What is really fascinating though is how the original Hebrew recorded this story. This passage of Scripture tells us that Rahab offered a “cord” to let the Israeli spies down from her home within the great wall of Jericho. The original word for “cord” is “chebel”  and has two meanings: 1) a rope, or a cord;  2) pain, sorrow, travail. In verse 18, however, the word “cord” is a different word, “tiqvah”. At this point, it is important to recognize that both Hebrew and Greek are very precise languages. Where one word may be used in English, several words may be necessary to express the different ways the word can be used. This is the case with the word, “cord”.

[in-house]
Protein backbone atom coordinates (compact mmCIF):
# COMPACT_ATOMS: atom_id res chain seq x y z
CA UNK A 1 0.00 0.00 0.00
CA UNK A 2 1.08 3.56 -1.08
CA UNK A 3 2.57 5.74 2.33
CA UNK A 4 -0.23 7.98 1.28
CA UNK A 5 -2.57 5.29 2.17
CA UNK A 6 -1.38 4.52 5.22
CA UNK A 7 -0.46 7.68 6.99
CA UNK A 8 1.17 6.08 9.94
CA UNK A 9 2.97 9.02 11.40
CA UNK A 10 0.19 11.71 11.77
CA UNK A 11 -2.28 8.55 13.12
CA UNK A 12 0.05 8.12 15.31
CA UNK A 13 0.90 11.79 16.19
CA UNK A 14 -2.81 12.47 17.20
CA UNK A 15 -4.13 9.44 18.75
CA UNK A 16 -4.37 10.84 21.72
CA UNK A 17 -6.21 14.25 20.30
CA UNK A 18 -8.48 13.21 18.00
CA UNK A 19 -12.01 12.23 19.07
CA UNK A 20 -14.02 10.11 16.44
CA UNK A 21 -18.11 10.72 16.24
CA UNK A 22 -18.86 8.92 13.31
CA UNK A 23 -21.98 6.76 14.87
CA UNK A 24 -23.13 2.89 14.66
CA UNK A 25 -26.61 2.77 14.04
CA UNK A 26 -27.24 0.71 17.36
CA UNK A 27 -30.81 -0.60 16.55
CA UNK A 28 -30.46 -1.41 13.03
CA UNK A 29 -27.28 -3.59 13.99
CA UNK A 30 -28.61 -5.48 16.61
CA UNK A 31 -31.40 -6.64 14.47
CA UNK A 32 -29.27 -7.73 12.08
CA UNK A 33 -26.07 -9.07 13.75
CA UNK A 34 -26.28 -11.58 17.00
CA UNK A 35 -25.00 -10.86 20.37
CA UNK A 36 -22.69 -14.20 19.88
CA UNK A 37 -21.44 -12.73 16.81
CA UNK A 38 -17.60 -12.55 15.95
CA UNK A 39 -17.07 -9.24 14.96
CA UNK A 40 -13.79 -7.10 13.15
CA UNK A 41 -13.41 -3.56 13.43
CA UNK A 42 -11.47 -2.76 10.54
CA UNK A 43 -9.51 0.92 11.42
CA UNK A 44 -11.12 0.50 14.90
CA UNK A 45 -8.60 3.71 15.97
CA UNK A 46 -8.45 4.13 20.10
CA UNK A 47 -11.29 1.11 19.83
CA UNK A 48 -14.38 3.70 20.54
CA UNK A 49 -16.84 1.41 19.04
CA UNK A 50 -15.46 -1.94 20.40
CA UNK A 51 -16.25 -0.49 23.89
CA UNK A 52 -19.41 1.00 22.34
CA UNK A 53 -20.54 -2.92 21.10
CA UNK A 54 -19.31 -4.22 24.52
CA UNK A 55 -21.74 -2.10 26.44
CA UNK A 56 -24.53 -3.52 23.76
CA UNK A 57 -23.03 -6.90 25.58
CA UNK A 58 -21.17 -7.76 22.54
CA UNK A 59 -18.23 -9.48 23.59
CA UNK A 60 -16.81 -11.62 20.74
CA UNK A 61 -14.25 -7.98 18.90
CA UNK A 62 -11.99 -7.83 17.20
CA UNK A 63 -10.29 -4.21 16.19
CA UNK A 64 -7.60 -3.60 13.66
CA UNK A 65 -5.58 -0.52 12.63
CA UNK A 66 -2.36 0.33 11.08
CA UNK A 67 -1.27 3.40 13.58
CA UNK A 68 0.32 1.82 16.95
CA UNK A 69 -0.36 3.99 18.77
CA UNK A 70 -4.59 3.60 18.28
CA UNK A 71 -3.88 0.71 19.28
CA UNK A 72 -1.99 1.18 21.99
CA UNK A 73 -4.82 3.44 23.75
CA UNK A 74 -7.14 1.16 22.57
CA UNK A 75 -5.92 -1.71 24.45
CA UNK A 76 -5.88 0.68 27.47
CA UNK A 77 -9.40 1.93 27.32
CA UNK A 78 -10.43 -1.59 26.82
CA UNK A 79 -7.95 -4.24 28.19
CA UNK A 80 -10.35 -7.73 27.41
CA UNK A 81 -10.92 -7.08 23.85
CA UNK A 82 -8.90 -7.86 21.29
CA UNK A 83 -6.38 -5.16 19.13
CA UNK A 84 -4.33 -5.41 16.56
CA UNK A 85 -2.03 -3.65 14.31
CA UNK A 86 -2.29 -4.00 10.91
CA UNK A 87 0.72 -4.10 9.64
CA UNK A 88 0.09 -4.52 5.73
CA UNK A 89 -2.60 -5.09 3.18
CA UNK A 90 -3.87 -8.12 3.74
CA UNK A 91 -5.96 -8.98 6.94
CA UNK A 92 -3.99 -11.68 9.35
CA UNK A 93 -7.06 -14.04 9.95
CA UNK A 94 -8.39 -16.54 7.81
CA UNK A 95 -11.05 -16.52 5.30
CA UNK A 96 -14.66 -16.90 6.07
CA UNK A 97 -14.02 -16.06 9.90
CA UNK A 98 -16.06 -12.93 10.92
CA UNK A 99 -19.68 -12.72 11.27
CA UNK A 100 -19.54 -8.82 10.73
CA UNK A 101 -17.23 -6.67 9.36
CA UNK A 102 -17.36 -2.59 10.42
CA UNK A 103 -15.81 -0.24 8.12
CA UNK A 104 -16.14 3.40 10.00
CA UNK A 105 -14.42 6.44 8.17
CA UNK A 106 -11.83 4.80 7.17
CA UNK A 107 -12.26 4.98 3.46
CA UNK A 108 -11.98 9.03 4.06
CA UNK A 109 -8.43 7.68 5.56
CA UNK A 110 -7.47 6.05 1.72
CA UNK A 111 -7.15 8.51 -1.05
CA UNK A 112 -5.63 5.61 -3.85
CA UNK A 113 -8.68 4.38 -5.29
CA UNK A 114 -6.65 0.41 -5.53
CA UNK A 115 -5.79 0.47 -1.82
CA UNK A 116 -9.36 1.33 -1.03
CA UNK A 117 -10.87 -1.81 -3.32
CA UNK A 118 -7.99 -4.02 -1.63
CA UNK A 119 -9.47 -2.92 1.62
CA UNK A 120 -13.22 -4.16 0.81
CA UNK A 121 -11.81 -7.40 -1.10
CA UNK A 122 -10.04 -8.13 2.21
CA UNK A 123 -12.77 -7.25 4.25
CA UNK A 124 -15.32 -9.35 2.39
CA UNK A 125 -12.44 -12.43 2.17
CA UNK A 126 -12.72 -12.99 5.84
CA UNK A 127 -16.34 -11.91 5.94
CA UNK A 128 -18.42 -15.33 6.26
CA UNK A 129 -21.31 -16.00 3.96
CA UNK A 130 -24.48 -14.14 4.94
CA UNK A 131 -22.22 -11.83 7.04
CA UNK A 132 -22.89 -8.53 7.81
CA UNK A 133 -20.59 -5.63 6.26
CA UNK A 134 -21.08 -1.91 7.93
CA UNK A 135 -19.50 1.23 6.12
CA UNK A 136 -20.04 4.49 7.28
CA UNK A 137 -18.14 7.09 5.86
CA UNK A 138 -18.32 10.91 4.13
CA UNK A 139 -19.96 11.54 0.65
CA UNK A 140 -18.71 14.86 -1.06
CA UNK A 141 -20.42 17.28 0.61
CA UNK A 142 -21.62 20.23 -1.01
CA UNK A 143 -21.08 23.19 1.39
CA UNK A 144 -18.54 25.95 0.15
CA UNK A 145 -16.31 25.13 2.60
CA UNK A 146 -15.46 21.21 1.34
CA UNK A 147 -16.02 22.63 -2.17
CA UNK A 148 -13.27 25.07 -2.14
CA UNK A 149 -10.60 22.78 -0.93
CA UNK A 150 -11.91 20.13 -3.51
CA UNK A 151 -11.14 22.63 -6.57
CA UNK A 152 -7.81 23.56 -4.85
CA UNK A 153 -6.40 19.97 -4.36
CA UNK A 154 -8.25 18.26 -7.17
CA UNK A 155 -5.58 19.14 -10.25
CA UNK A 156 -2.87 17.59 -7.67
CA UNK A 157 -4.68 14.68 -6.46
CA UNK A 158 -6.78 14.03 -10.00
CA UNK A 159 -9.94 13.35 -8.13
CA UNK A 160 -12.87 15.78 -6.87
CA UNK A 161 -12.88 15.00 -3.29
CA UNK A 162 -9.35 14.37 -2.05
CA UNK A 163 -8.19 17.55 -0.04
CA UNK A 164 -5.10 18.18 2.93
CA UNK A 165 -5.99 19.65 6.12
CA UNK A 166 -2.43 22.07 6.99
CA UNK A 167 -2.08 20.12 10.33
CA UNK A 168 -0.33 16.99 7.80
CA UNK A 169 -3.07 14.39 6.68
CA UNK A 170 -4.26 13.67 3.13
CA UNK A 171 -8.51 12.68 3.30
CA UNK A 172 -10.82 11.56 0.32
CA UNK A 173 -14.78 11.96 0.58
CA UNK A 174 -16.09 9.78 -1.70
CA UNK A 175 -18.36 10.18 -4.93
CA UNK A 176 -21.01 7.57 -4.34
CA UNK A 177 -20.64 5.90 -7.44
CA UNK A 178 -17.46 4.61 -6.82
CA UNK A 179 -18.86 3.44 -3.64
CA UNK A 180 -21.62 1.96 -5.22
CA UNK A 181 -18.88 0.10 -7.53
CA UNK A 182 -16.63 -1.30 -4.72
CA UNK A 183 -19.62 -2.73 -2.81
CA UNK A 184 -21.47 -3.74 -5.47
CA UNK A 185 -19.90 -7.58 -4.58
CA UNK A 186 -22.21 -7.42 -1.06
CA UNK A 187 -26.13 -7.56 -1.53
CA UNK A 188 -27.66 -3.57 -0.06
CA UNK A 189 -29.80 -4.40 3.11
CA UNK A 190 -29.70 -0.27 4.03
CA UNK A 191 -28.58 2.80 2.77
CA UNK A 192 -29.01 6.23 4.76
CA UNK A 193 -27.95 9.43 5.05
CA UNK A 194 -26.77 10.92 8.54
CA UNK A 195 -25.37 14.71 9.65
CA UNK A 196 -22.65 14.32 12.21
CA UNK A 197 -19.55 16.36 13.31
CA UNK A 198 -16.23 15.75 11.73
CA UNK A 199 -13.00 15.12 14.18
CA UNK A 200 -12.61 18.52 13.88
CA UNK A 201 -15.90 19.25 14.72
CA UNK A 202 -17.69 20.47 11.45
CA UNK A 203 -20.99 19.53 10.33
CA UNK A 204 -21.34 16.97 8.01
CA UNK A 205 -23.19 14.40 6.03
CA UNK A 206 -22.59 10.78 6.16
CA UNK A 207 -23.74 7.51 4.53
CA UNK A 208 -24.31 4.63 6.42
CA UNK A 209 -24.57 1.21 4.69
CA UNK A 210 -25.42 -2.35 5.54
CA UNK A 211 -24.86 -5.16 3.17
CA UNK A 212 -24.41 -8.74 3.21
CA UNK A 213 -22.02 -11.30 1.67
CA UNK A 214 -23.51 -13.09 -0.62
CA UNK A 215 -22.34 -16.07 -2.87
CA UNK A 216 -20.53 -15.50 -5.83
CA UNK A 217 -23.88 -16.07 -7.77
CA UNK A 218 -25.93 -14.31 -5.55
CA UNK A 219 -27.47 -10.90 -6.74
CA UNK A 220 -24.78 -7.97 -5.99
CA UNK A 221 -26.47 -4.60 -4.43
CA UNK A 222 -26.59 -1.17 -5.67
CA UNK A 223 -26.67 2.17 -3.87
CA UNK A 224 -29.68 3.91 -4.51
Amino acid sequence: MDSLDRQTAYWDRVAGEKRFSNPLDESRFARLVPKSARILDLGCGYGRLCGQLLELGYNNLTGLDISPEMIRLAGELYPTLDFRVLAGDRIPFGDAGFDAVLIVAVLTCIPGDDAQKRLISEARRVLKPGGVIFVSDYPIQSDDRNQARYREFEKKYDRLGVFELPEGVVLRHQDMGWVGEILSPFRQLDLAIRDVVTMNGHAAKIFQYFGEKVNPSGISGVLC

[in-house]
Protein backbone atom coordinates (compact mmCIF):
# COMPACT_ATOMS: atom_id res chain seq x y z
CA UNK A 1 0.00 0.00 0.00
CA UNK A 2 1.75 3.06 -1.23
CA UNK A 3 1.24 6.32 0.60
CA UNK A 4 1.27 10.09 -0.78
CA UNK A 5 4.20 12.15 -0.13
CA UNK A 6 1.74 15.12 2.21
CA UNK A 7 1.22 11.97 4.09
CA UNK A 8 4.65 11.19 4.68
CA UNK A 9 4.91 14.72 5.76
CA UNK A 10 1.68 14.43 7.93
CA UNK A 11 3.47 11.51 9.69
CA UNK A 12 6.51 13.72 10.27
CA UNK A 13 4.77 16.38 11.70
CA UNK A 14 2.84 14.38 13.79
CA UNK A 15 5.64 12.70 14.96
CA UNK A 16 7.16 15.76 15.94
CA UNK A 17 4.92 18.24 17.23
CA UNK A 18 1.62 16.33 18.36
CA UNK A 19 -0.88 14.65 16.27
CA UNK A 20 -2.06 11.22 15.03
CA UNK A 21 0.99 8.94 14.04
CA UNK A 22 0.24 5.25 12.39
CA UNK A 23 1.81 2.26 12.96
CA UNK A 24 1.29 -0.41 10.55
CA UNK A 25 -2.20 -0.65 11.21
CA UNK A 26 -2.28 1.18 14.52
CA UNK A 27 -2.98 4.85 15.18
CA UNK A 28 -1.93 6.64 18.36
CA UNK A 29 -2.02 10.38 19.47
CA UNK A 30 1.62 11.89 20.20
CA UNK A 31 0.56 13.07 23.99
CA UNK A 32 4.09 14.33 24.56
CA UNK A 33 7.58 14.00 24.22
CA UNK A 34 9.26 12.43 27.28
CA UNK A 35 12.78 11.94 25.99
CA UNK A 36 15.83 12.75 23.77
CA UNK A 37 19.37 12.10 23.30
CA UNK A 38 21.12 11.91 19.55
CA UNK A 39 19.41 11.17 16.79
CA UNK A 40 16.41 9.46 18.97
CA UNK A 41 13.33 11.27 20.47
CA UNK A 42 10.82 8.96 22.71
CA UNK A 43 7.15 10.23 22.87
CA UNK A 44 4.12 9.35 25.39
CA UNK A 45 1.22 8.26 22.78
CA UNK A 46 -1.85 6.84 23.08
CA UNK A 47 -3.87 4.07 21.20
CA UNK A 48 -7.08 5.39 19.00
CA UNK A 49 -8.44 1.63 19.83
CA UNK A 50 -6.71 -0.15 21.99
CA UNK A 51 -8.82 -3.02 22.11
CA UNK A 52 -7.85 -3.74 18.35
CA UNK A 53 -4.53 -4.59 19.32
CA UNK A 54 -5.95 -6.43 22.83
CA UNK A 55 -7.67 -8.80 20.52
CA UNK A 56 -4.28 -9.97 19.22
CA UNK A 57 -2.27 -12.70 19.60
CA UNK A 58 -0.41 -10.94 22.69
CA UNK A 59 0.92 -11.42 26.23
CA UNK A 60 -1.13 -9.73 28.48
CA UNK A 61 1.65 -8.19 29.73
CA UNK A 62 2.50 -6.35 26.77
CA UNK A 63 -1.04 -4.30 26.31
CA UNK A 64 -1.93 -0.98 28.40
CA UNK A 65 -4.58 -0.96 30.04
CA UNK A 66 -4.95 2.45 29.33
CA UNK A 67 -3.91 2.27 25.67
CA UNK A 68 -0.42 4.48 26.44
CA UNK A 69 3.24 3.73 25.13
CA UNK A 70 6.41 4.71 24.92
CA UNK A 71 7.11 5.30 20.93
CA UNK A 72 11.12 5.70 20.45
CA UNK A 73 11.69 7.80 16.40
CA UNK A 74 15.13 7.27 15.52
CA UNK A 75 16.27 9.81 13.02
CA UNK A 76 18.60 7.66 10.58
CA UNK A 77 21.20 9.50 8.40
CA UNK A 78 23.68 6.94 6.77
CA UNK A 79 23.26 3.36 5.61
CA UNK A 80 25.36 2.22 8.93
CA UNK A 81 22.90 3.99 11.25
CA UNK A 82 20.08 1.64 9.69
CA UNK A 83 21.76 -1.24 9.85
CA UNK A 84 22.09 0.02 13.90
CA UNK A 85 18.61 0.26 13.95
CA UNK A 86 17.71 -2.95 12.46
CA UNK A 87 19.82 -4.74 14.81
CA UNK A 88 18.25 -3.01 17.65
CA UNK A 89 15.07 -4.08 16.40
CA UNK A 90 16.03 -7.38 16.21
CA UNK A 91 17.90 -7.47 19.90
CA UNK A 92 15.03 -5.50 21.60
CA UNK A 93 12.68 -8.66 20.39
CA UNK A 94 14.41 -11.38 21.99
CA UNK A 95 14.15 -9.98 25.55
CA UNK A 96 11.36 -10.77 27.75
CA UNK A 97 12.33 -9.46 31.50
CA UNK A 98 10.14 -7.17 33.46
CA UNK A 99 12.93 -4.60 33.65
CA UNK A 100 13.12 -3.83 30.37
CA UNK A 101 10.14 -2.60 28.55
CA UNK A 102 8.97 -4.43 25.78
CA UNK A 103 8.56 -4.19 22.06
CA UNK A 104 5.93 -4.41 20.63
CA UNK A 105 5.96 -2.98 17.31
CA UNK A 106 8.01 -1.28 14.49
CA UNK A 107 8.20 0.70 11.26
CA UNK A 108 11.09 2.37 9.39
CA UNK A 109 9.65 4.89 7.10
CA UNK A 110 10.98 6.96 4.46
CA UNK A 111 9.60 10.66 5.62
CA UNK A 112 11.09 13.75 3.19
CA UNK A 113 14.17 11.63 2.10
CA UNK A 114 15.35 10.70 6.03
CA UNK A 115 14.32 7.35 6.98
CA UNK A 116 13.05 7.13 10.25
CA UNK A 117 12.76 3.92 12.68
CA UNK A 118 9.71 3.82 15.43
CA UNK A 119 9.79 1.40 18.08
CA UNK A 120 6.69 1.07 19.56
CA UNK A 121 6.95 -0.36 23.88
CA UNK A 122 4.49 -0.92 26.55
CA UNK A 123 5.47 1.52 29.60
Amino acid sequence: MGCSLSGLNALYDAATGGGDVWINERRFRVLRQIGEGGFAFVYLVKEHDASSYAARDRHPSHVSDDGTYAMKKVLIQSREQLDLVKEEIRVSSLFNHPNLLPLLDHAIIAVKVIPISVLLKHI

We just looked at the meaning for “chebel”. So what is the meaning for the word “tiqvah” in verse 18? Once again there are two meanings: 1) a rope or cord 2) hope, expectation. Once we recognize the meanings of the two words for “cord”, we begin to see what happens between verse 15 and 18. We have a rope or cord on both ends, but when we recognize the second meanings of both words, we have pain, sorrow, and travail in verse 15, but after three days, we have hope and expectation! We may look at this as insignificant, but in light of the work on the cross at Calvary, in all spiritual reality, before and during the experience of the cross, we as the human race had pain, sorrow, and travail, but after the cross, the empty tomb, and the resurrection of Jesus Christ, which brought us hope and expectation!

1 Peter 1:3-5 expresses this same hope with these words: